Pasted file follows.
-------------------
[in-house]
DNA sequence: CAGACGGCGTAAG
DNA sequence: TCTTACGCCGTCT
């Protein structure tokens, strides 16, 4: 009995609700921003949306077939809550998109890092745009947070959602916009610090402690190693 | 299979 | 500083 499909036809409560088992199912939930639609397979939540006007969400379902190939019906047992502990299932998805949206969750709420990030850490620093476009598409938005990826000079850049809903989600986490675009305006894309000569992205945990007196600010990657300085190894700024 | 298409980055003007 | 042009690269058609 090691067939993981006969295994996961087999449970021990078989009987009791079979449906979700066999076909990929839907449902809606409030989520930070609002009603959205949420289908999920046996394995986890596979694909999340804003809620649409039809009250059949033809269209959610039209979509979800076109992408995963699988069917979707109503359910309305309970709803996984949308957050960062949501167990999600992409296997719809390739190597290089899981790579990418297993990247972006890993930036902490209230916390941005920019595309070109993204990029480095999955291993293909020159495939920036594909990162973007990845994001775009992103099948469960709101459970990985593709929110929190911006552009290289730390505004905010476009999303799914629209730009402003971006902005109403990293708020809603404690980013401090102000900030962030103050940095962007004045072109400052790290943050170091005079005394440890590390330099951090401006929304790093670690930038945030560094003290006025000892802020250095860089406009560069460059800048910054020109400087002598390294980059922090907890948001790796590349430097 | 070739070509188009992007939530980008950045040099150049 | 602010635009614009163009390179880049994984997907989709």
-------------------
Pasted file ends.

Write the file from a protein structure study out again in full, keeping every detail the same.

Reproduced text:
[in-house]
DNA sequence: CAGACGGCGTAAG
DNA sequence: TCTTACGCCGTCT
């Protein structure tokens, strides 16, 4: 009995609700921003949306077939809550998109890092745009947070959602916009610090402690190693 | 299979 | 500083 499909036809409560088992199912939930639609397979939540006007969400379902190939019906047992502990299932998805949206969750709420990030850490620093476009598409938005990826000079850049809903989600986490675009305006894309000569992205945990007196600010990657300085190894700024 | 298409980055003007 | 042009690269058609 090691067939993981006969295994996961087999449970021990078989009987009791079979449906979700066999076909990929839907449902809606409030989520930070609002009603959205949420289908999920046996394995986890596979694909999340804003809620649409039809009250059949033809269209959610039209979509979800076109992408995963699988069917979707109503359910309305309970709803996984949308957050960062949501167990999600992409296997719809390739190597290089899981790579990418297993990247972006890993930036902490209230916390941005920019595309070109993204990029480095999955291993293909020159495939920036594909990162973007990845994001775009992103099948469960709101459970990985593709929110929190911006552009290289730390505004905010476009999303799914629209730009402003971006902005109403990293708020809603404690980013401090102000900030962030103050940095962007004045072109400052790290943050170091005079005394440890590390330099951090401006929304790093670690930038945030560094003290006025000892802020250095860089406009560069460059800048910054020109400087002598390294980059922090907890948001790796590349430097 | 070739070509188009992007939530980008950045040099150049 | 602010635009614009163009390179880049994984997907989709």